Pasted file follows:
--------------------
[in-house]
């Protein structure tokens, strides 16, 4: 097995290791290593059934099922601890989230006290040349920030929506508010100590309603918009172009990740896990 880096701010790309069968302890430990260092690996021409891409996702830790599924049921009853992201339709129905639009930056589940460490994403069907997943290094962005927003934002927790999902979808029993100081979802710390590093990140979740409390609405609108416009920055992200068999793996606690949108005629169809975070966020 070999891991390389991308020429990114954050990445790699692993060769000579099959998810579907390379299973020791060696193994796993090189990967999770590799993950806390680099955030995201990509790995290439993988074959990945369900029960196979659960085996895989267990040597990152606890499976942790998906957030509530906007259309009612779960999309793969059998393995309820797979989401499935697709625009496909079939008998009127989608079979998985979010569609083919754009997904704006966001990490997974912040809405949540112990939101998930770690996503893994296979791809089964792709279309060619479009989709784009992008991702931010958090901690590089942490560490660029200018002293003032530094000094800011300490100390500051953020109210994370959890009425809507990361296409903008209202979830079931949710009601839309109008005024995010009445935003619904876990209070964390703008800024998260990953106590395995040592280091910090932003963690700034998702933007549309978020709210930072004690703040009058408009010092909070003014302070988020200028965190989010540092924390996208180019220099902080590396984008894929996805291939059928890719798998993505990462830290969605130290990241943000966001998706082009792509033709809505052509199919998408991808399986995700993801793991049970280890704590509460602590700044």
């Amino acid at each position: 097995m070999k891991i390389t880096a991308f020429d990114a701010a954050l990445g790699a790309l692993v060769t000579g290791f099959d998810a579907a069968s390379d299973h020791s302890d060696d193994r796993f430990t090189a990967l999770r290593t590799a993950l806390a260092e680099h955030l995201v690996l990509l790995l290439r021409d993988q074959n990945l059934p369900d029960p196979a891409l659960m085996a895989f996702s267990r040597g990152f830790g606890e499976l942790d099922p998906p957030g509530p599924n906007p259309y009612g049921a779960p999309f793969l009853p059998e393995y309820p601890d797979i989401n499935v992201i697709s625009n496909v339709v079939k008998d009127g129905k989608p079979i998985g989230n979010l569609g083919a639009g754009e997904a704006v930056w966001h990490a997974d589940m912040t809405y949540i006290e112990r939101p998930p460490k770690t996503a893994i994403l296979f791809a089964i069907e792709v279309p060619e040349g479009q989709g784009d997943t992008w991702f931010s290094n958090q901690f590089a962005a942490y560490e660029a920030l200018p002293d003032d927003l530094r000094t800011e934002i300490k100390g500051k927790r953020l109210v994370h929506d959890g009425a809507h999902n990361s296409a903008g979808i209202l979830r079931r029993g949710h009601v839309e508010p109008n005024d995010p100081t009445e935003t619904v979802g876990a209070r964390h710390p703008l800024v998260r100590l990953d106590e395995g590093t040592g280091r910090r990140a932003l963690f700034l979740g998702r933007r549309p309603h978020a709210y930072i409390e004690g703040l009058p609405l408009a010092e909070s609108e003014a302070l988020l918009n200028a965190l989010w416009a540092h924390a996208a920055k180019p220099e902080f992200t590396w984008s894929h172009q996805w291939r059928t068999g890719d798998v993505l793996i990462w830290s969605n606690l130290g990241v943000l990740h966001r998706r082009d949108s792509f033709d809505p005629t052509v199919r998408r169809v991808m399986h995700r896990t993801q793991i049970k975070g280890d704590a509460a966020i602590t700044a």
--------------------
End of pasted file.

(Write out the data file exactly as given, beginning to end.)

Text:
[in-house]
């Protein structure tokens, strides 16, 4: 097995290791290593059934099922601890989230006290040349920030929506508010100590309603918009172009990740896990 880096701010790309069968302890430990260092690996021409891409996702830790599924049921009853992201339709129905639009930056589940460490994403069907997943290094962005927003934002927790999902979808029993100081979802710390590093990140979740409390609405609108416009920055992200068999793996606690949108005629169809975070966020 070999891991390389991308020429990114954050990445790699692993060769000579099959998810579907390379299973020791060696193994796993090189990967999770590799993950806390680099955030995201990509790995290439993988074959990945369900029960196979659960085996895989267990040597990152606890499976942790998906957030509530906007259309009612779960999309793969059998393995309820797979989401499935697709625009496909079939008998009127989608079979998985979010569609083919754009997904704006966001990490997974912040809405949540112990939101998930770690996503893994296979791809089964792709279309060619479009989709784009992008991702931010958090901690590089942490560490660029200018002293003032530094000094800011300490100390500051953020109210994370959890009425809507990361296409903008209202979830079931949710009601839309109008005024995010009445935003619904876990209070964390703008800024998260990953106590395995040592280091910090932003963690700034998702933007549309978020709210930072004690703040009058408009010092909070003014302070988020200028965190989010540092924390996208180019220099902080590396984008894929996805291939059928890719798998993505990462830290969605130290990241943000966001998706082009792509033709809505052509199919998408991808399986995700993801793991049970280890704590509460602590700044």
């Amino acid at each position: 097995m070999k891991i390389t880096a991308f020429d990114a701010a954050l990445g790699a790309l692993v060769t000579g290791f099959d998810a579907a069968s390379d299973h020791s302890d060696d193994r796993f430990t090189a990967l999770r290593t590799a993950l806390a260092e680099h955030l995201v690996l990509l790995l290439r021409d993988q074959n990945l059934p369900d029960p196979a891409l659960m085996a895989f996702s267990r040597g990152f830790g606890e499976l942790d099922p998906p957030g509530p599924n906007p259309y009612g049921a779960p999309f793969l009853p059998e393995y309820p601890d797979i989401n499935v992201i697709s625009n496909v339709v079939k008998d009127g129905k989608p079979i998985g989230n979010l569609g083919a639009g754009e997904a704006v930056w966001h990490a997974d589940m912040t809405y949540i006290e112990r939101p998930p460490k770690t996503a893994i994403l296979f791809a089964i069907e792709v279309p060619e040349g479009q989709g784009d997943t992008w991702f931010s290094n958090q901690f590089a962005a942490y560490e660029a920030l200018p002293d003032d927003l530094r000094t800011e934002i300490k100390g500051k927790r953020l109210v994370h929506d959890g009425a809507h999902n990361s296409a903008g979808i209202l979830r079931r029993g949710h009601v839309e508010p109008n005024d995010p100081t009445e935003t619904v979802g876990a209070r964390h710390p703008l800024v998260r100590l990953d106590e395995g590093t040592g280091r910090r990140a932003l963690f700034l979740g998702r933007r549309p309603h978020a709210y930072i409390e004690g703040l009058p609405l408009a010092e909070s609108e003014a302070l988020l918009n200028a965190l989010w416009a540092h924390a996208a920055k180019p220099e902080f992200t590396w984008s894929h172009q996805w291939r059928t068999g890719d798998v993505l793996i990462w830290s969605n606690l130290g990241v943000l990740h966001r998706r082009d949108s792509f033709d809505p005629t052509v199919r998408r169809v991808m399986h995700r896990t993801q793991i049970k975070g280890d704590a509460a966020i602590t700044a």